Coinciding with the release of his new book 12 Rules for Life: An Antidote to Chaos, Dr. Jordan B. Peterson sat down with me earlier this week in New York City to provide powerful new insights on the historical transition from sacrifice of others to self-sacrifice. We explored how to dismantle mob violence and defeat witch hunts; his response to his recent controversial interview with Channel 4's Cathy Newman, and how the imitation of Christ can save our civilization. Along the way, Dr. Peterson engaged synergies between his own insights and the groundbreaking anthropological work of the late René Girard and his Mimetic theory.
The ancient Greeks had a word for antidote, pharmakos, that they very much used as a cure for chaos. In the pharmakos ritual, a deformed, weak, or mentally ill person would be wined and dined as a god, paraded through the streets, and then ritually murdered outside the city. It is easy for us moderns to look back at such rituals and sneer at the primitive barbarity of it all. Yet, to the Greeks, it was very much a necessary transference of pent up all-against-all aggression and resentment before it spilled into runaway chaos. In other words, as the High Priest who led the plot to execute Jesus Caiaphas said, It is better that one man die than the whole nation perish.
Today, we see clearly that the ancient world's antidote to chaos—collective violence against an innocent person (or at least, no more guilty than anyone else for social tensions)—is nothing more than crowd madness and scapegoating. We are able to see this because of the lens the Bible provides us after two millenia of its narrative and ethic clarifying our perspective.
In the Gospels, as René Girard helps us see, we have the inauguration of a personhood revolution in which every human being is made to be a sacred temple deserving of love and respect. In the Gospel accounts of his passion, Jesus wrestles the camera of mythic history away from the persecuting collective always searching for a scapegoat and undresses the crowd of all its power. It is not the gods or, in our modern case, ideology, that demands coercion and violence but petty, crowd-possessed people blinded by fear and envy.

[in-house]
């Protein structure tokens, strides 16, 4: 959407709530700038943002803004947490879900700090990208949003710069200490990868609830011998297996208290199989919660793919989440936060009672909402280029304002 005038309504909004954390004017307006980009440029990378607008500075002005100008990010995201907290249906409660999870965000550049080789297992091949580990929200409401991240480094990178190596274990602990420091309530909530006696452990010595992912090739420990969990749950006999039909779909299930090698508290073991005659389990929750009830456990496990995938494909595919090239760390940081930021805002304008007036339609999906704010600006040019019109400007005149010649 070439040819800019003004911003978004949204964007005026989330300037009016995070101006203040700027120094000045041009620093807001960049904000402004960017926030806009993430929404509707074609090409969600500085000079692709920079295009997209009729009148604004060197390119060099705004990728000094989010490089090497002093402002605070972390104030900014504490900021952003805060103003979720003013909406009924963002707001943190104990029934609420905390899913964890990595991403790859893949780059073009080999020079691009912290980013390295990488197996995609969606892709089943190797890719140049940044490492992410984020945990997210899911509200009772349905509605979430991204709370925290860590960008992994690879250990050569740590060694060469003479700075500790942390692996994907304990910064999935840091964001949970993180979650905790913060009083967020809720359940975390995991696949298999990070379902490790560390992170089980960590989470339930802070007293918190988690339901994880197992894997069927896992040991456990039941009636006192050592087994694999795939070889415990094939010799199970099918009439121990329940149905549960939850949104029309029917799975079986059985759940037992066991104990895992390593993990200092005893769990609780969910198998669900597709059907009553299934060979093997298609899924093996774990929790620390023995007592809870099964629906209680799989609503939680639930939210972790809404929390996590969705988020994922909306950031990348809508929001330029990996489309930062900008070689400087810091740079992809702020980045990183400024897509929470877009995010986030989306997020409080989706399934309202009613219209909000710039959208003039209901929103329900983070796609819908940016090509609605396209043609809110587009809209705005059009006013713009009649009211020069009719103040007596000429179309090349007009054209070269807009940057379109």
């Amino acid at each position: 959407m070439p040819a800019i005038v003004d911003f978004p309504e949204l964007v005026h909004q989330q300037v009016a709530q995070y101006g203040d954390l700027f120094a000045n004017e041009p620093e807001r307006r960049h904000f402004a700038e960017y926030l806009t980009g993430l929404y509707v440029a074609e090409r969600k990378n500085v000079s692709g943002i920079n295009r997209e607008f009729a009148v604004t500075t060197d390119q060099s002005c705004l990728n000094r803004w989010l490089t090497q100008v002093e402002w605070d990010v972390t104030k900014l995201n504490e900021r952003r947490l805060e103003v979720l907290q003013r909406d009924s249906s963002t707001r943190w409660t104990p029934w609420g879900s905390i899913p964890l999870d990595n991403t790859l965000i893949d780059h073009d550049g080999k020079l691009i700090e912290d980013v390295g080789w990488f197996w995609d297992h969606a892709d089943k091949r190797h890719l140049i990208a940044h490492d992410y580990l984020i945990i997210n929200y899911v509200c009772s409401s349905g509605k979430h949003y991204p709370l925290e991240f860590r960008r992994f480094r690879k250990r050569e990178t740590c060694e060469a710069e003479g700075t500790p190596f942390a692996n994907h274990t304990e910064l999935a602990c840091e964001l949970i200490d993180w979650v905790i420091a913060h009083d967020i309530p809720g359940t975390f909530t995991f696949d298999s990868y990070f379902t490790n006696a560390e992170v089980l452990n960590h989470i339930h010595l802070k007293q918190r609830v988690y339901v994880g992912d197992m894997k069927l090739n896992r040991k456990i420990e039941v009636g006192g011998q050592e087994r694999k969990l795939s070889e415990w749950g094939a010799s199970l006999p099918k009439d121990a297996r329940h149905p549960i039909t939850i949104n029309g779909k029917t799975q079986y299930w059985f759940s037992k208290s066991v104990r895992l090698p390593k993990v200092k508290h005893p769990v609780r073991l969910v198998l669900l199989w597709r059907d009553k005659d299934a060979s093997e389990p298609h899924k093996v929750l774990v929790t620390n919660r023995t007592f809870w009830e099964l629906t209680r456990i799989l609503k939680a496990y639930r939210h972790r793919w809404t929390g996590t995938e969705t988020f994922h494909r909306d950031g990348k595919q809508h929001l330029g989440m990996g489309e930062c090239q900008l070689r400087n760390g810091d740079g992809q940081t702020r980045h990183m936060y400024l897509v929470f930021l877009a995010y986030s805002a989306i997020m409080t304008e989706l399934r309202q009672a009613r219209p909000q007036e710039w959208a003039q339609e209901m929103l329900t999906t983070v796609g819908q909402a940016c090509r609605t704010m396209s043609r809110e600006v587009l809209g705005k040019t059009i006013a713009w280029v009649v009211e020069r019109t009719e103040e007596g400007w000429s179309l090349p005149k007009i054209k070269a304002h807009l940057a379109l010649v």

It is in that vein that Peterson's 12 Rules for Life strikes such a powerful chord in our cultural moment. Each of the twelve axioms center on self-sacrifice rather than sacrifice of someone else—a radical new antidote for chaos much more dangerous and powerful than the old antidote of violent sacrifice that shaped our ancestral roots.
Peterson's meek defiance of victim-garbed collective aggression is in service to Jesus's personhood revolution: the simple notion that instead of sacrificing your neighbors and blaming them for the chaos you feel, it is better to sacrifice your own pride, clean your own room, and resist the urge to reciprocate aggression and insult to those who seek to harm you. In short, it is better that we stop unconsciously imitating Caiaphas because the old pharmakos prescription is passed its expiration. We no longer need to cling to our collective group identities (race, gender, ethnicity, etc) to shape laws as a tool of vengeance against those we fear and hate. We can instead crucify the monster inside us.
What made the West great was this simple truth. God desires mercy, not sacrifice. That the individual human being is sacred in body, mind, speech, and, by extension, the fruits of his or her labor. That no ideology or witch hunt can repeal the beauty and dignity of the individual, no matter who they are.
Peterson's encounters with angry, zealous mobs continue to capture the zeitgeist of our times the world over because telling the truth has a magnetic power. Just like the Gospel writers told the truth that Jesus, the one, was innocent and undeserving of violence from the many, smart phone cameras unmask and defang the power of people possessed by crowds screaming in Peterson's ears as he peacefully keeps proclaiming the dignity of personhood.
Peterson likes to tell people to clean their rooms before they seek to impose their will on society. This principle comes from the notion of not condemning one's brother for the speck in their eye when we have a plank in our own. As we clean our rooms collectively, we will continue to find the hidden bones of our sacrificial victims, past and present. We will see the barbarity of voting crowds demanding laws that initiate violence against peaceful persons for nonviolent behaviors such as drug use, vices, or speech heresies like Peterson's resistance to Canada's C-14 transgender pronoun law.
Reject the tyrannical impulse on the Left and the Right. The antidote to chaos is to love your neighbor.